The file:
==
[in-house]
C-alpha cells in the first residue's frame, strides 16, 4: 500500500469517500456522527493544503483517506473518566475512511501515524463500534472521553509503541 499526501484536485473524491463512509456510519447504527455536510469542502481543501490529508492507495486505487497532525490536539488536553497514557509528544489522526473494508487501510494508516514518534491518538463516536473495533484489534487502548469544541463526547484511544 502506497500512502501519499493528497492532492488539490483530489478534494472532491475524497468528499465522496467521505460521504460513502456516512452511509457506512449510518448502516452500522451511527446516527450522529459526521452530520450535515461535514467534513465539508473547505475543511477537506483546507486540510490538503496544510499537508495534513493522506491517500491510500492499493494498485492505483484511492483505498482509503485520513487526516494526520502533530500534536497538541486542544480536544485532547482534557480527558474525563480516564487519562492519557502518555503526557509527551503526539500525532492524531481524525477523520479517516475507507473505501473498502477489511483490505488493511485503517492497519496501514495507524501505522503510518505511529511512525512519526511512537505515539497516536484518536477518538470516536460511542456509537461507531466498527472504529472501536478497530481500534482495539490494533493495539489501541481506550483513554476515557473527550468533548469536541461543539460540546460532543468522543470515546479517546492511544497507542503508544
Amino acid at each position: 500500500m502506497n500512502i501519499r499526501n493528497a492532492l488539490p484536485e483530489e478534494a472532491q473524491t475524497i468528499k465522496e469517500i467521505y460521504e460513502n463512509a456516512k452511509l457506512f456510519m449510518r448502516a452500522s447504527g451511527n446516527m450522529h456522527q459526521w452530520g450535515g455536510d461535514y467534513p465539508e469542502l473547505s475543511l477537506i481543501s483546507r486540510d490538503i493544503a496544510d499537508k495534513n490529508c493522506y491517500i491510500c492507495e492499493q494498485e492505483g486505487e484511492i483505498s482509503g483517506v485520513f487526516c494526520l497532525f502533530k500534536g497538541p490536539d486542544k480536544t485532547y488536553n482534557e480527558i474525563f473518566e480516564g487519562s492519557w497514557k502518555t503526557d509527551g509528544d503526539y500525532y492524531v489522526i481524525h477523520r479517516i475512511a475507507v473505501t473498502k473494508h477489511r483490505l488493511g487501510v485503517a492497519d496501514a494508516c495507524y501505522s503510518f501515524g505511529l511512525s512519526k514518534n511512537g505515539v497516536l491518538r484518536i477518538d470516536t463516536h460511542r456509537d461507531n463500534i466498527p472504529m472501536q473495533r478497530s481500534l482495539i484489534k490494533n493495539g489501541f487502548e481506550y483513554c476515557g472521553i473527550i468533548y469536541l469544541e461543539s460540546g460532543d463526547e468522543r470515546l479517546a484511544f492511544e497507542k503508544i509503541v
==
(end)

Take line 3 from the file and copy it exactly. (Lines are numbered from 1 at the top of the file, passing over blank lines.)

Amino acid at each position: 500500500m502506497n500512502i501519499r499526501n493528497a492532492l488539490p484536485e483530489e478534494a472532491q473524491t475524497i468528499k465522496e469517500i467521505y460521504e460513502n463512509a456516512k452511509l457506512f456510519m449510518r448502516a452500522s447504527g451511527n446516527m450522529h456522527q459526521w452530520g450535515g455536510d461535514y467534513p465539508e469542502l473547505s475543511l477537506i481543501s483546507r486540510d490538503i493544503a496544510d499537508k495534513n490529508c493522506y491517500i491510500c492507495e492499493q494498485e492505483g486505487e484511492i483505498s482509503g483517506v485520513f487526516c494526520l497532525f502533530k500534536g497538541p490536539d486542544k480536544t485532547y488536553n482534557e480527558i474525563f473518566e480516564g487519562s492519557w497514557k502518555t503526557d509527551g509528544d503526539y500525532y492524531v489522526i481524525h477523520r479517516i475512511a475507507v473505501t473498502k473494508h477489511r483490505l488493511g487501510v485503517a492497519d496501514a494508516c495507524y501505522s503510518f501515524g505511529l511512525s512519526k514518534n511512537g505515539v497516536l491518538r484518536i477518538d470516536t463516536h460511542r456509537d461507531n463500534i466498527p472504529m472501536q473495533r478497530s481500534l482495539i484489534k490494533n493495539g489501541f487502548e481506550y483513554c476515557g472521553i473527550i468533548y469536541l469544541e461543539s460540546g460532543d463526547e468522543r470515546l479517546a484511544f492511544e497507542k503508544i509503541v